How to Exercise Your Dog When It’s Hot Outside

Sometimes it’s just too dang hot out to do any serious exercising with your dog.

I normally recommend a walk every single day for most dogs, but I live in an area where it rarely gets above 85 degrees (that’s nothing for some of you!).

For unbearably hot days, I still try to walk at 5 a.m. or in the evening, but I know that’s not always possible and some pups really need a mid-day activity.

Here is my list of exercise ideas for dogs in the heat. These have worked well for the dogs I know, but it would be good to hear some other examples in the comments. Let us know where you live and how you exercise your dog when it’s too hot to go outside.

How to Exercise Your Dog When It’s Too Hot Outside

Dog in park

1. Play with your dog in the water

This could mean filling up a plastic kid pool for your dog. These are usually less than $20 and you don’t even have to fill it up all the way. Or, it could mean playing with the hose or the sprinkler! Or maybe you have a walking route that goes along a pond or lake so your dog can swim or wade. We live by a dog beach in San Diego so we can head there for a swim but we still have to go early or in the evenings because the sand gets too hot for their paws!

(Also check out our waterproof collars.)

2. Go for a walk in an air-conditioned pet friendly store

If you have a backpack for your dog, strap that on him and head for a walk in a dog friendly store that has air conditioning like The Home Depot. You could actually walk around for quite a while in some of these stores and all the new sights and sounds will help tire your dog out mentally. Plus, if you have to drive there your dog will likely enjoy the “field trip.”

3. Play "Find It" with treats

Playing “Find It” helps tire my dogs out indoors. I have them lie down and stay while I hide treats around the room. Then I say “Find it” and they run around sniffing out all the food. (Just be careful so your dogs don’t fight. Might have to play this separately!)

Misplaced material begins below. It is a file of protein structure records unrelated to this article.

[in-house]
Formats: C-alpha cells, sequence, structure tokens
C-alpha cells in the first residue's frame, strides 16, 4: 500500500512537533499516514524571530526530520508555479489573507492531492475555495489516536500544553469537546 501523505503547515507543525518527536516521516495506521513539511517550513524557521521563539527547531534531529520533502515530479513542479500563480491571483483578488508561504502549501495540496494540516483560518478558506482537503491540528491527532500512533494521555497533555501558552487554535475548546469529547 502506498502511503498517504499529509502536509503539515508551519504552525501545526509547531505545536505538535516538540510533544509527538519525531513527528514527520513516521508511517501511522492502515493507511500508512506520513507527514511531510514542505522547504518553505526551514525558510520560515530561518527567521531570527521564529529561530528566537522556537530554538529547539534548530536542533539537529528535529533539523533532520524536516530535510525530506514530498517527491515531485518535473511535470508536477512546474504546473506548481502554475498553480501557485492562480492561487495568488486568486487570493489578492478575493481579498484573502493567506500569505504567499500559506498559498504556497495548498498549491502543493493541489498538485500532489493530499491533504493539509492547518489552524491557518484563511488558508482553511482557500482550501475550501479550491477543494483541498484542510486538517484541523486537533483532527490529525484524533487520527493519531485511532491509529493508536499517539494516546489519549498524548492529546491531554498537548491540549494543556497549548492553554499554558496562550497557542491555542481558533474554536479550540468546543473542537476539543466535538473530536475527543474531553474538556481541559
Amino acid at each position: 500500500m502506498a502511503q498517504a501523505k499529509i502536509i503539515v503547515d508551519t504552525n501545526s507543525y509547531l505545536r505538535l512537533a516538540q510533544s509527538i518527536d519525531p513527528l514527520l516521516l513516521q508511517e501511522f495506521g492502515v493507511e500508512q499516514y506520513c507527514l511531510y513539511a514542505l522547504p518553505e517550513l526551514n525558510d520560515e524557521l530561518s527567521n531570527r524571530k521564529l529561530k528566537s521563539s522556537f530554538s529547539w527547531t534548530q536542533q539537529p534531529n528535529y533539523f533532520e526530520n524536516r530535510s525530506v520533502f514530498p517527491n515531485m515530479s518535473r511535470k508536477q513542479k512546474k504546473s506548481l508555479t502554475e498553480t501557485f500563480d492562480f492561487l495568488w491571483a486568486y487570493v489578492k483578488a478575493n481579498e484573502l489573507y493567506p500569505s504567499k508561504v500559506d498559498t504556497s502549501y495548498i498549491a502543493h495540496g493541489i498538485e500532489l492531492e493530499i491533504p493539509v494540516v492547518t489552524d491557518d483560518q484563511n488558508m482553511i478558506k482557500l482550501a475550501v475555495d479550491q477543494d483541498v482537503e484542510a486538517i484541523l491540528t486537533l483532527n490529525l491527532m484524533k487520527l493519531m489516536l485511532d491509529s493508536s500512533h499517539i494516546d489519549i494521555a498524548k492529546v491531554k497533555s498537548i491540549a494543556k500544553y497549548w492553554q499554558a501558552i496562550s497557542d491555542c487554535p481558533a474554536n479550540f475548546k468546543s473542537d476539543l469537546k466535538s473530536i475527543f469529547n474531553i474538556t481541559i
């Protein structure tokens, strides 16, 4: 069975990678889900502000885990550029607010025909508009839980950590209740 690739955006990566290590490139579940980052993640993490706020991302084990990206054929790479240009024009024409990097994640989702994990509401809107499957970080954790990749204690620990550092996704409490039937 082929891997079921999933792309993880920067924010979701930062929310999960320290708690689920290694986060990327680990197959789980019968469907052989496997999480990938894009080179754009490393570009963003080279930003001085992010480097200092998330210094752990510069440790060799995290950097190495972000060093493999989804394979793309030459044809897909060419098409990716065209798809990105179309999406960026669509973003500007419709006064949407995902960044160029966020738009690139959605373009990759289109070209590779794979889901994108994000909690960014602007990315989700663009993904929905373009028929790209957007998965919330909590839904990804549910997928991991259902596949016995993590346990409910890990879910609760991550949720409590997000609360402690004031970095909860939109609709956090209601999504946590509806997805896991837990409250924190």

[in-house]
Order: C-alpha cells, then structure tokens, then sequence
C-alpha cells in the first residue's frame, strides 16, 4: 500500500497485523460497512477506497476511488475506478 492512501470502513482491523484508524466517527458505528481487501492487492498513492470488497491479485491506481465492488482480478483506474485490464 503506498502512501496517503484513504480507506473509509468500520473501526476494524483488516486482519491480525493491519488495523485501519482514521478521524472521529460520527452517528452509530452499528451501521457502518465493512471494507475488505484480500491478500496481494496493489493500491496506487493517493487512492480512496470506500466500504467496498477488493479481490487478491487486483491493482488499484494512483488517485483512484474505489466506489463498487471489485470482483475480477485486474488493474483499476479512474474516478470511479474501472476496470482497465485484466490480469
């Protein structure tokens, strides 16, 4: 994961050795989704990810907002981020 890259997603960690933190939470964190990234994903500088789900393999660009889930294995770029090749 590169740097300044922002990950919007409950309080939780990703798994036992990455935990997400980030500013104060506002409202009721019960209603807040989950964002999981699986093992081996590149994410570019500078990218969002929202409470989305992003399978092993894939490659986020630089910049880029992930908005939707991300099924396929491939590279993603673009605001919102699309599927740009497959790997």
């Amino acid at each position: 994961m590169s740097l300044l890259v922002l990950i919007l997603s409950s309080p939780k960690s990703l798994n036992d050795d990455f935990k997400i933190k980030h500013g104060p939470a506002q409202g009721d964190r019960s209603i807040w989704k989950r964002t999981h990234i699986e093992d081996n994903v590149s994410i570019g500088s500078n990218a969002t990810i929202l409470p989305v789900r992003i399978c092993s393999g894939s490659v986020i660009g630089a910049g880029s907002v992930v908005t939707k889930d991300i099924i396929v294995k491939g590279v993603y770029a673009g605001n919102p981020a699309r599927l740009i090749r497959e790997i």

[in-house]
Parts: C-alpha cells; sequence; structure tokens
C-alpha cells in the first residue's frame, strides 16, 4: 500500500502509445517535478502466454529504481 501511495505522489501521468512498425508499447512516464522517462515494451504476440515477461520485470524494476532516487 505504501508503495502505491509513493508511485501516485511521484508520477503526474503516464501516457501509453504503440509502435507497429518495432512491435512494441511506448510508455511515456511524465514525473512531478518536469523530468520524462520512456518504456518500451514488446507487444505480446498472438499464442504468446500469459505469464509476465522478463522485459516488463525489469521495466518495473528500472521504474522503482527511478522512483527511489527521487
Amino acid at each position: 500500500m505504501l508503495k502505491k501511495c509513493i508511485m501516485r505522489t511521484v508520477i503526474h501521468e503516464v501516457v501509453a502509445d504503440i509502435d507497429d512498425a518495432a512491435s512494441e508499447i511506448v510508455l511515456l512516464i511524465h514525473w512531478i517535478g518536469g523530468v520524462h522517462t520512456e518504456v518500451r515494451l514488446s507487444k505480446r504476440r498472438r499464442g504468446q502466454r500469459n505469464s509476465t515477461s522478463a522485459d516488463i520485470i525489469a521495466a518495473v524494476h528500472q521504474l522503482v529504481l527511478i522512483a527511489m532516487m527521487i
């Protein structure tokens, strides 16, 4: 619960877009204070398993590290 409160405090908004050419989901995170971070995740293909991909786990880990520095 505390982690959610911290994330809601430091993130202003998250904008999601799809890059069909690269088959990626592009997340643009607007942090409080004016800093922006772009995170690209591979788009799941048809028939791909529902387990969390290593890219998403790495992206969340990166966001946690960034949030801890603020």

For a more advanced version of the game you could hide treats in multiple rooms or hide them under empty boxes, egg containers, plastic cups or paper bags.

Find some yummy dog treats here!

4. Other indoor games

Some people play fetch with their dogs in the house, especially if they have a large basement or air conditioning. My dogs tend to get overly hyper when we play fetch so I avoid that game indoors. I do play tug of war with them for 5 to 10 minutes followed by working on some “calming” training like long downs/stays.

5. Work on the behaviors you’ve always wanted to reinforce

My dogs need a LOT of training, and I don’t always set aside the time to work with them. I’m more likely to give priority to exercise vs training.

Well, when it’s too hot to be outside, that's an opportunity to work on training behaviors like lying down when the doorbell rings (practice with no one at the door), coming when called or staying for 2 minutes.

Maybe you have some tricks you’ve always wanted to teach like roll over or play dead or “spin.” Your dog’s not going to learn those himself, so might as well take a few minutes to train if you can't be outside!

6. Puzzle toys

Stuff a few hollow toys with peanut butter or plain yogurt and stick them in the freezer for a yummy frozen treat for your dog. This keeps my dogs busy for at least 20 minutes.

Other ideas:

  • Send your dog to dog daycare for a day if it’s air-conditioned and a good fit for your dog’s personality.
  • Hose your dog first to get his body and coat wet and then head out for a short walk. He might be partway dry by the time you get home!
  • Head to an indoor training facility for a class if it’s air-conditioned (obedience training, agility, nosework, etc.)
  • Schedule a playdate with another dog owner who might have a better setup for the heat such as a large basement or a dog-friendly pool.
  • Train your dog to walk on a treadmill like our dogIDs pup, River!

What are some other ideas? Let us know in the comments!

Want more summer tips? Check out these blogs.

Stay Safe From Summer Injuries

How to Keep Your Dog Safe at the Lake